Croquet, anyone? K.J. Choi shakes up putting green
July 14, 2010
ST. ANDREWS, Scotland – K.J. Choi has been getting more attention than anyone on the putting green.
He starts out like everyone else, lining up alongside the ball for what appears to be a normal swing. Then, he turns to face the hole, jutting out his right leg to the left of the ball, and spreads his hands far apart on a strange-looking club.
What comes next is something resembling a croquet swing. It’s all completely legal. And it just might set off a new craze if it helps Choi contend at the British Open.
“When I started out, I was not 100 percent comfortable with it,” the South Korean said through a translator. “But I believe in the theory and I believe in the principle behind it. I’ve worked hard and I’ve practiced hard. I’m convinced this is the right way to go. I’m not looking back.”
Choi’s radical change – even more noteworthy since he’s doing it at the British Open with a prototype club that he’s only had for a couple of weeks – is not unprecedented. Sam Snead tried putting with a croquet style, until the U.S. Golf Association passed a rule that a player couldn’t straddle the ball while swinging on the green.
Choi complies with that standard by standing beside the ball when he’s putting, facing the cup. And there’s no prohibition on swinging the putter between the legs from off the green, a shot that could come in handy at spacious St. Andrews. He plans on using the new club for shots up to 70 feet.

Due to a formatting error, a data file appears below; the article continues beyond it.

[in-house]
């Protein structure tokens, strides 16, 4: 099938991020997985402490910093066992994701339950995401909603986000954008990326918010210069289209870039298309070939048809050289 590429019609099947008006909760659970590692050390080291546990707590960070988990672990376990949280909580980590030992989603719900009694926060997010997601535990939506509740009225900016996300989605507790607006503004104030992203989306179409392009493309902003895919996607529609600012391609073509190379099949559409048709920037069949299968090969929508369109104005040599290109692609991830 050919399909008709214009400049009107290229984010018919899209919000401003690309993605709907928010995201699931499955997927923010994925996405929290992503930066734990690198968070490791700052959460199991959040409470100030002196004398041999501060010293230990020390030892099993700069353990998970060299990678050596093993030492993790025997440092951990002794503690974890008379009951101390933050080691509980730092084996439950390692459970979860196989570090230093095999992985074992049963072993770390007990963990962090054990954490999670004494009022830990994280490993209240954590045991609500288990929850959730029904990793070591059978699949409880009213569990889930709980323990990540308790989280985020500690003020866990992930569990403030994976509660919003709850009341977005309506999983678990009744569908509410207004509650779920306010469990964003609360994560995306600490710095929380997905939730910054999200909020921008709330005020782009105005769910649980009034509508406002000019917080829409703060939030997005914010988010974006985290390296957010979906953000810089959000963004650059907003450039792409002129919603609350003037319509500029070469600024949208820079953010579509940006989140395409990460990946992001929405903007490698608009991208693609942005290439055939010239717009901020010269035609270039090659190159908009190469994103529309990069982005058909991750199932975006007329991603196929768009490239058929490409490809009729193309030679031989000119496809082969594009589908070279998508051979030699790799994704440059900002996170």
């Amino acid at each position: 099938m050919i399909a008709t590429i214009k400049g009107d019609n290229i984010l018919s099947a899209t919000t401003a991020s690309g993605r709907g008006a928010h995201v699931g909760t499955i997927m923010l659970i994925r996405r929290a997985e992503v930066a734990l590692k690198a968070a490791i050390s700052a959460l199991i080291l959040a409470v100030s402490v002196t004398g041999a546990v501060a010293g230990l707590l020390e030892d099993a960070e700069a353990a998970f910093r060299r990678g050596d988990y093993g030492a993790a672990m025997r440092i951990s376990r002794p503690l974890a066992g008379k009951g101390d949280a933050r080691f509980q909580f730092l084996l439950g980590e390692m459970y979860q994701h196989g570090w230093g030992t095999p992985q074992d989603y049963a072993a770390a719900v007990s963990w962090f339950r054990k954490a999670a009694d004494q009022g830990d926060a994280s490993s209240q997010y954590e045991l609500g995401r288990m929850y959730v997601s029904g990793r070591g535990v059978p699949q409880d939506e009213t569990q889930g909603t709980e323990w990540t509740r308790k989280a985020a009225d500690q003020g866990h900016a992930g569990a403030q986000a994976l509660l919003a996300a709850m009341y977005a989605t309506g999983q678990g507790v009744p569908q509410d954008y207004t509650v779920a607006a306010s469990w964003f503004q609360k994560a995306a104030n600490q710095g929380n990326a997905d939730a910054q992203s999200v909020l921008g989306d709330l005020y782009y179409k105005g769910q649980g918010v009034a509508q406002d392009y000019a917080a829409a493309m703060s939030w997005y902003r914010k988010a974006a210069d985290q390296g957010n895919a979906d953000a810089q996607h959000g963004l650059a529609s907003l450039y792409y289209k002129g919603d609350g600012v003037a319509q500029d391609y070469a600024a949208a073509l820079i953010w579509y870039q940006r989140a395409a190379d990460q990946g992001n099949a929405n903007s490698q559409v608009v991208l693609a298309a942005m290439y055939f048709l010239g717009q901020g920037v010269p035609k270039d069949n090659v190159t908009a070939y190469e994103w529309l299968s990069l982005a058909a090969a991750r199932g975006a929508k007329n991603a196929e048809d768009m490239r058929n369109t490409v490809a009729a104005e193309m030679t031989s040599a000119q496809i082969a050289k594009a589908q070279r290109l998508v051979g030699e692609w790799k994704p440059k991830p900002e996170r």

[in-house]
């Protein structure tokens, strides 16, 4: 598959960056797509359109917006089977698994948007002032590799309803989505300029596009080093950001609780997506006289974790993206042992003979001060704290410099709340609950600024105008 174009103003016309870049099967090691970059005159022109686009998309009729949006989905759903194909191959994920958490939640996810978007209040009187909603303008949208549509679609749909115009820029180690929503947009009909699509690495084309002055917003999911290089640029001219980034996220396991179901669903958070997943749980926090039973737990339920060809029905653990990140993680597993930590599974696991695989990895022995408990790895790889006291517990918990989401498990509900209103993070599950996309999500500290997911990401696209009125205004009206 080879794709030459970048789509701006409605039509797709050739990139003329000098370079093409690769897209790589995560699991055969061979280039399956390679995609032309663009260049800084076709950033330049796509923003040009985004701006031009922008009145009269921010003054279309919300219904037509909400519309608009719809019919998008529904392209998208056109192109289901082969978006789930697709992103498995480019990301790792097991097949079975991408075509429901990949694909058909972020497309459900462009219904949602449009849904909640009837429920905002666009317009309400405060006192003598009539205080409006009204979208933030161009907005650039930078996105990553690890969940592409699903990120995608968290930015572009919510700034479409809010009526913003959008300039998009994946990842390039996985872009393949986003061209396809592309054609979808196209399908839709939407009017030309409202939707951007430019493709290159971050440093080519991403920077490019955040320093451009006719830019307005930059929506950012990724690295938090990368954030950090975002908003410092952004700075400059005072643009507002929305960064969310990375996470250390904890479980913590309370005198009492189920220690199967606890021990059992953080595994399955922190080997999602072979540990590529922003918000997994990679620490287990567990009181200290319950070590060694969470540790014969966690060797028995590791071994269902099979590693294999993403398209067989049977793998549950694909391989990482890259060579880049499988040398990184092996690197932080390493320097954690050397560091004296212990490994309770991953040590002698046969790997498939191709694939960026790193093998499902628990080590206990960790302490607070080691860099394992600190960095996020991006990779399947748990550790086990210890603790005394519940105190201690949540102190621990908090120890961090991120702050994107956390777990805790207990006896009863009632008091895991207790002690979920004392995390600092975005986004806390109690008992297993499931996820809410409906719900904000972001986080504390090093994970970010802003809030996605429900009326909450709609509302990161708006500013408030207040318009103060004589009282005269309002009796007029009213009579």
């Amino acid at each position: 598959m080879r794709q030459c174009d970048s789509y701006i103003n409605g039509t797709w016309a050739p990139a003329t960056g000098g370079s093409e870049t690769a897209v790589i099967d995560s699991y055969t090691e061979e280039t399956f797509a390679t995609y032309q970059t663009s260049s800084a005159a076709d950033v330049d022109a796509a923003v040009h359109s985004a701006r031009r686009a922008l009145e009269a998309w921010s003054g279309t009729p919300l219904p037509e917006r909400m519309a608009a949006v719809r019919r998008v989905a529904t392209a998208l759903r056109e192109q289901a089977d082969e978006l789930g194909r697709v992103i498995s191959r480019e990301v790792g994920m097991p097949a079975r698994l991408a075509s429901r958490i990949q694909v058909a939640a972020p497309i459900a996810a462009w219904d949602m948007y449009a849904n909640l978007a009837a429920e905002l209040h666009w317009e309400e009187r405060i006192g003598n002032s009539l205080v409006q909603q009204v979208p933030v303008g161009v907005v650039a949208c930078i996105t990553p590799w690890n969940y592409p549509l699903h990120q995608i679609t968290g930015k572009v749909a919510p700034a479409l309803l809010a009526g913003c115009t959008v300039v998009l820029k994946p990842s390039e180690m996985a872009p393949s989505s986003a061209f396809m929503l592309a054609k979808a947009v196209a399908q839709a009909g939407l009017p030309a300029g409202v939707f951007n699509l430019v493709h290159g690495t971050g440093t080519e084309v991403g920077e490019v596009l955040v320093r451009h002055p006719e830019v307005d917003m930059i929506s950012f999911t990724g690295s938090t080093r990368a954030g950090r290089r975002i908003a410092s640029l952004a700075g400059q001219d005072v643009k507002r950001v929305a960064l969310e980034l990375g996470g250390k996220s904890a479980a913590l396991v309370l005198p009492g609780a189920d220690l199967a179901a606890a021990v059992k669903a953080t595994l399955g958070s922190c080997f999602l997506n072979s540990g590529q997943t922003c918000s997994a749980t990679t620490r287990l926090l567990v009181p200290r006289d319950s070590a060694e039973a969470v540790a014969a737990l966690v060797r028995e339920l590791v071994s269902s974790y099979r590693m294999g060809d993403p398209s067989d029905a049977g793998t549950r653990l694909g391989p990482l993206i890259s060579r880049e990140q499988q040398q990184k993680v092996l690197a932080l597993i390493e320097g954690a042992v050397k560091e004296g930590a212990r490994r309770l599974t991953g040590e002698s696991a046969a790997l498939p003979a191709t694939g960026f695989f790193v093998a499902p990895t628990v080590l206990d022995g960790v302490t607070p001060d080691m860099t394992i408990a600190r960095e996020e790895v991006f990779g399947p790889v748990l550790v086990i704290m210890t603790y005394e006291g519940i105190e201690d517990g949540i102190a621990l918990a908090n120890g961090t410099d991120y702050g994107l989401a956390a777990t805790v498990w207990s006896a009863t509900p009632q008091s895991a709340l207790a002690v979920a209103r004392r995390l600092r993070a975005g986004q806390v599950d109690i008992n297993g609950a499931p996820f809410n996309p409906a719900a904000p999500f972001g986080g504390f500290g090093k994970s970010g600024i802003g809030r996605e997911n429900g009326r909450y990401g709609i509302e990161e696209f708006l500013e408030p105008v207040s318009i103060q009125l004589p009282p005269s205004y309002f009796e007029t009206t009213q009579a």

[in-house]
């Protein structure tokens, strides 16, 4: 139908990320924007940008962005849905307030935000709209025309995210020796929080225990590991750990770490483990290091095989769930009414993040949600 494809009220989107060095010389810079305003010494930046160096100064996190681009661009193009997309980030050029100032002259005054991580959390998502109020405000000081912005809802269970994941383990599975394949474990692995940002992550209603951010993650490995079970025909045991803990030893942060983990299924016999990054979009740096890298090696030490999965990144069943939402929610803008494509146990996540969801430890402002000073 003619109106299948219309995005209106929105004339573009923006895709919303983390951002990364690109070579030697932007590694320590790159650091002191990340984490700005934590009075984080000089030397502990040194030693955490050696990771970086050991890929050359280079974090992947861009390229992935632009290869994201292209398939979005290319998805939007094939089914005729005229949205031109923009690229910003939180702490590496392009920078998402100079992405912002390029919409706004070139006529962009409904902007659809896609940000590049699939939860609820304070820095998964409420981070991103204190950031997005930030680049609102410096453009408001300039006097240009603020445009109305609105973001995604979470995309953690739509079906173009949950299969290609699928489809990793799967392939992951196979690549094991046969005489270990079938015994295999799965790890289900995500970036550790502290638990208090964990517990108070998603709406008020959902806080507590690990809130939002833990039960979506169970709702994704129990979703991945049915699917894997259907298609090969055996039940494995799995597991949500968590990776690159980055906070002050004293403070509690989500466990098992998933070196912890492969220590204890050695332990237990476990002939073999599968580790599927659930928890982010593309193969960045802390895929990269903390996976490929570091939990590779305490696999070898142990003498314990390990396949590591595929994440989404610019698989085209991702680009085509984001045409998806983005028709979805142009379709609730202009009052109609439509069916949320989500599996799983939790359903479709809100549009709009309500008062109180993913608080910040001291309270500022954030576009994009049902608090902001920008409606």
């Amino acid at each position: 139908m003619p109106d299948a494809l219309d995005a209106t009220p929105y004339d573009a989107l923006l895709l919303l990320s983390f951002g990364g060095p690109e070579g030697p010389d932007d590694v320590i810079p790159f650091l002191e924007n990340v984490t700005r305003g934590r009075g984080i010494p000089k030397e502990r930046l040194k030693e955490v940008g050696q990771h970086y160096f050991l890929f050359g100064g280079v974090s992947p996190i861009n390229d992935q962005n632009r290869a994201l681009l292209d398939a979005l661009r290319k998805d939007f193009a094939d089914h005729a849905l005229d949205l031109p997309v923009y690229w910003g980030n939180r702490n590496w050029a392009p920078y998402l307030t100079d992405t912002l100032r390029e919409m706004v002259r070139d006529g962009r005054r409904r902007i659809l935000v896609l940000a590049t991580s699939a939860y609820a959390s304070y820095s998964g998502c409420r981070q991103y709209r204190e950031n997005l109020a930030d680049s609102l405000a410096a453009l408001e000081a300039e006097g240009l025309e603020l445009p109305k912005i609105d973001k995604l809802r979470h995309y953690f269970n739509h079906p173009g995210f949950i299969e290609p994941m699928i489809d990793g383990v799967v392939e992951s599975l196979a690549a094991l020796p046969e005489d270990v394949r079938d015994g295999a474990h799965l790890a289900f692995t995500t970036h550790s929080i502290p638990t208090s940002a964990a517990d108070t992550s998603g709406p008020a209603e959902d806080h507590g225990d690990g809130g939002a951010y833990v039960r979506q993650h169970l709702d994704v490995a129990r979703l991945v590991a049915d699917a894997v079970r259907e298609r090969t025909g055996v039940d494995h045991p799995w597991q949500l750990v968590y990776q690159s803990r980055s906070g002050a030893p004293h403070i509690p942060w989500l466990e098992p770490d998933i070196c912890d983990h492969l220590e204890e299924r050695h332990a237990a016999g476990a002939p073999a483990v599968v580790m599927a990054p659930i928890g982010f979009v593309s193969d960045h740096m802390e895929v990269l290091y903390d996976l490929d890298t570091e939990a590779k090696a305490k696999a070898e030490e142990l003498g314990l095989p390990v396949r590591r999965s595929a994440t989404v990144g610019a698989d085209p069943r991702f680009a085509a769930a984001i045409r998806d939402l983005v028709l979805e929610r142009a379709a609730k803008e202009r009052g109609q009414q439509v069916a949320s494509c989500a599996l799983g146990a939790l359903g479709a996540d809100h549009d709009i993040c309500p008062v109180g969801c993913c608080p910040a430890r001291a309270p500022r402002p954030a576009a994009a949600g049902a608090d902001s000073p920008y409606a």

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“Obviously, he has a lot of courage to do this coming into a major championship,” said Juan Elizondo, a longtime friend of Choi’s who designed the triangle-shaped putter and got it approved by the USGA. “But he’s relaxed. He thinks it helps his putting. He’s not worried what anyone thinks.”
Choi used the putter for the first time at last week’s John Deere Classic. Even though he missed the cut, he felt the new style could ultimately help his game – as much as a stroke per round, according to Elizondo.
The 2-pound putter weighs about twice as much as the normal club, which in theory will reduce the chance of taking an uneven swing. Plus, only the lower hand is used to guide the club – again, supposedly improving the probability of taking a level stroke.
“With a one-arm lever, you only have half as much chance to go wrong,” Elizondo insisted.
Facing the hole simply makes sense, he added, making it easier to stay focused on the line of the putt. So he designed a club to accommodate the new stroke, dubbing it the “JUANPUTT.”
“Does LeBron James stand sideways when he’s shooting free throws?” Elizondo said.
Choi, who missed the cut at Turnberry a year ago and has never finished higher than eighth at the British Open, figures the change will improve his chances of winning his first major title.
“People say I putted well with the old putter,” he said. “For me, there’s always room for improvement.”
TOGETHER AGAIN: No, Stewart Cink wasn’t giving Tom Watson a chance to win the claret jug back.
Cink and Watson played a practice round together Tuesday, repeating their pairing from last year’s playoff at the British Open. This time, though, it was all in good fun.
“Tom asked at the Masters if I wanted to play,” Cink said. “He said, ‘How’s 8 a.m. Tuesday?’ I said, ‘8 a.m. Tuesday, it is.”‘